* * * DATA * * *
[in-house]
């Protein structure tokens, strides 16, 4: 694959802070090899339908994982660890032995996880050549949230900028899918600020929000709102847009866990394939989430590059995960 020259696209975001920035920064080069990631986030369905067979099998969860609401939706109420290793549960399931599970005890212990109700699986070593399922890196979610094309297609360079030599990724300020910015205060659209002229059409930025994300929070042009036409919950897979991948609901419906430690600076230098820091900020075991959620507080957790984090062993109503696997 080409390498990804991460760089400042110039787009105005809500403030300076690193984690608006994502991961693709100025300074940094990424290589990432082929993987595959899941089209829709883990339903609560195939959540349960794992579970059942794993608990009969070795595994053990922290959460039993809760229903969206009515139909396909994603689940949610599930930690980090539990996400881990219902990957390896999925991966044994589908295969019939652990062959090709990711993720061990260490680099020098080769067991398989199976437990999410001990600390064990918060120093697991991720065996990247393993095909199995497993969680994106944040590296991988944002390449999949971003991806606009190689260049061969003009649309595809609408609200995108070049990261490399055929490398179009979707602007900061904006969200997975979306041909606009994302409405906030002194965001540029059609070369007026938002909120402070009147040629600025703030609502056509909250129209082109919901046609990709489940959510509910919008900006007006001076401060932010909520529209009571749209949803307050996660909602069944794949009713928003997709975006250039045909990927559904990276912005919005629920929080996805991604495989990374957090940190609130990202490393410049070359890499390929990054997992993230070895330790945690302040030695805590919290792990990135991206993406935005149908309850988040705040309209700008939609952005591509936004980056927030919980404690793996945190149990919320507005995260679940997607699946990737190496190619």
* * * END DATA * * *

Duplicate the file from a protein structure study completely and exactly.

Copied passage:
[in-house]
């Protein structure tokens, strides 16, 4: 694959802070090899339908994982660890032995996880050549949230900028899918600020929000709102847009866990394939989430590059995960 020259696209975001920035920064080069990631986030369905067979099998969860609401939706109420290793549960399931599970005890212990109700699986070593399922890196979610094309297609360079030599990724300020910015205060659209002229059409930025994300929070042009036409919950897979991948609901419906430690600076230098820091900020075991959620507080957790984090062993109503696997 080409390498990804991460760089400042110039787009105005809500403030300076690193984690608006994502991961693709100025300074940094990424290589990432082929993987595959899941089209829709883990339903609560195939959540349960794992579970059942794993608990009969070795595994053990922290959460039993809760229903969206009515139909396909994603689940949610599930930690980090539990996400881990219902990957390896999925991966044994589908295969019939652990062959090709990711993720061990260490680099020098080769067991398989199976437990999410001990600390064990918060120093697991991720065996990247393993095909199995497993969680994106944040590296991988944002390449999949971003991806606009190689260049061969003009649309595809609408609200995108070049990261490399055929490398179009979707602007900061904006969200997975979306041909606009994302409405906030002194965001540029059609070369007026938002909120402070009147040629600025703030609502056509909250129209082109919901046609990709489940959510509910919008900006007006001076401060932010909520529209009571749209949803307050996660909602069944794949009713928003997709975006250039045909990927559904990276912005919005629920929080996805991604495989990374957090940190609130990202490393410049070359890499390929990054997992993230070895330790945690302040030695805590919290792990990135991206993406935005149908309850988040705040309209700008939609952005591509936004980056927030919980404690793996945190149990919320507005995260679940997607699946990737190496190619």